- The Nigerian government has banned the purchase of official vehicles as part of its move to cut unnecessary spending
- The move is in line with the recommendations in a report by the Osinbajo-led committee to mitigate the impact of Covid-19 on the economy
- PresidentBuhari has approved the implementation of the report on the rationalisation of government agencies
As the effect of the coronavirus pandemic bites harder on the economy, the Nigerian government has banned the purchase of officials vehicles, except for ambulances, fire-fighting vehicles and other essentials.
This was revealed in a document made available to newsmen by the special adviser to the president on media and publicity, Femi Adesina.
Legit.ng gathers that the document highlights the key recommendations in the Nigeria Economic Sustainability Plan.
The plan was developed by the Economic Sustainability Committee which was chaired by Vice-President Yemi Osinbajo to m COVID-19 pandemic.
Among others, the federal government banned what it described as non-critical and administrative capital spending.
The document also recommends expansion of the Integrated Personnel and Payment Information System (IPPIS) to cover all federal government’s MDAs.
President Muhammadu Buhari has approved the implementation of the report on the rationalisation of government agencies.
In a related development, the president of Namibia, Hage Geingob, has said his government will not order a new fleet of vehicles for government officials till 2025.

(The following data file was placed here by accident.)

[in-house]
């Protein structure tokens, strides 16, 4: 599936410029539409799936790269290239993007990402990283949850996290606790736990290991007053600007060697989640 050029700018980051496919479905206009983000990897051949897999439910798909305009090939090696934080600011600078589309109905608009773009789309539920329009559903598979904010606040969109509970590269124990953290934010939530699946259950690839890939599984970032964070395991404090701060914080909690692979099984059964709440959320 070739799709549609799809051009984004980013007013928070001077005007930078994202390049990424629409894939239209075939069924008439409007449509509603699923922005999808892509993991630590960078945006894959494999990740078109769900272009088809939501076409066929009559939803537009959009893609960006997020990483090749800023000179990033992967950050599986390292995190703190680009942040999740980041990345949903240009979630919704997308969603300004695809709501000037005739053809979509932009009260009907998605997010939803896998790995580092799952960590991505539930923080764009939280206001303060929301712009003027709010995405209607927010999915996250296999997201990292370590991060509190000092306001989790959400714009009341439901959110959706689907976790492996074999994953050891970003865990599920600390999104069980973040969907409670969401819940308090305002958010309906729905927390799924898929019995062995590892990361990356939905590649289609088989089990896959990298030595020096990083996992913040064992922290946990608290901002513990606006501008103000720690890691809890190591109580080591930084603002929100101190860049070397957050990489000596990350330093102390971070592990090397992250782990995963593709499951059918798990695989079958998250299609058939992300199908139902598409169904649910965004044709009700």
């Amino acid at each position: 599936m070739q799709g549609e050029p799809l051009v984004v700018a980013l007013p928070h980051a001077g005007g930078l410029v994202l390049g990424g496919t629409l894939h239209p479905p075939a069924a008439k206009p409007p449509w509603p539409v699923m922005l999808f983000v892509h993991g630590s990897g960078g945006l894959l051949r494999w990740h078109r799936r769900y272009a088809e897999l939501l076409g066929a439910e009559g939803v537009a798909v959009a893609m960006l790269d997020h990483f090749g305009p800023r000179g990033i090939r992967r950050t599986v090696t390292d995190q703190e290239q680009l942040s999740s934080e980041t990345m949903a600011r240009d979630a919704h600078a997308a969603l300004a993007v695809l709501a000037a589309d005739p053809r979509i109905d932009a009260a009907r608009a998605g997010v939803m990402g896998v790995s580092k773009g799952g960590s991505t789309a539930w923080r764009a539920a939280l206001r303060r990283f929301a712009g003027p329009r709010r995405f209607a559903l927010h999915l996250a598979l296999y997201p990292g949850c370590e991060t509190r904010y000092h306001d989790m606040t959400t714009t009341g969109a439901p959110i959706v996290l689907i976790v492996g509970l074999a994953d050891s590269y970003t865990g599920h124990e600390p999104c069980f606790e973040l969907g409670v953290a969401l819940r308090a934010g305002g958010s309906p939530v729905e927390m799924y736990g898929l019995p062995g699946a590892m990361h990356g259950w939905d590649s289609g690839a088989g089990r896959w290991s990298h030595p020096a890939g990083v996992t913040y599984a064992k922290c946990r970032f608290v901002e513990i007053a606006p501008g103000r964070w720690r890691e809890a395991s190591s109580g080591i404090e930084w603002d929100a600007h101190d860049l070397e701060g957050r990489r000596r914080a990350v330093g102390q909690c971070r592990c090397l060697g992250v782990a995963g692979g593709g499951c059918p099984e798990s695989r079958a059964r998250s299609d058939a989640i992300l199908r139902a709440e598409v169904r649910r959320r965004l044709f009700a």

President Geingob made this known in a statement he posted on Twitter on Thursday, May 14, noting that the decision is crucial as the country and the rest of the world brace up of economic effect of Covid-19.
He said through the decision the government will save 200 million Namibia dollars (about $10.8 million) which will be directed to urgent priority areas.
The Namibian president also directed a cap on monthly fuel consumption by public officeholders.
Atiku who contested but lost the presidency to Buhari in the 2019 presidential election stated this in an article he posted on Linkedin on Tuesday, June 16.
He was reacting to the report that shows whereas Nigeria spent a total sum of ₦943.12 billion in debt servicing, the federal government’s retained revenue for the same period was only ₦950.56 billion, meaning Nigeria’s debt to revenue ratio is now 99%.
“No one should be deceived. This is a crisis! Debt servicing does not equate to debt repayment. The reality is that Nigeria is paying only the minimum payment to cover our interest charges.
The principal remains untouched and is possibly growing,” he lamented.
He continued: “Not only have we squandered our opportunities, we have also squandered the opportunities of our future generations by bequeathing them a debt that they neither incurred nor enjoyed.
“Again, I warn that Nigeria is facing a crisis, and we cannot continue to keep up appearances by taking out more loans to prop up our economy. That will amount not just to robbing Peter to pay Paul, but to robbing our children to pay for our greed!”
An analysis of the Nigerian debt problem shows a bleak future as the Buhari administration continues to erode the achievements of past governments in securing debt reliefs for the country.
Coronavirus: Where is the N30k the government promised us? - Father of 5 cries out | - on Legit TV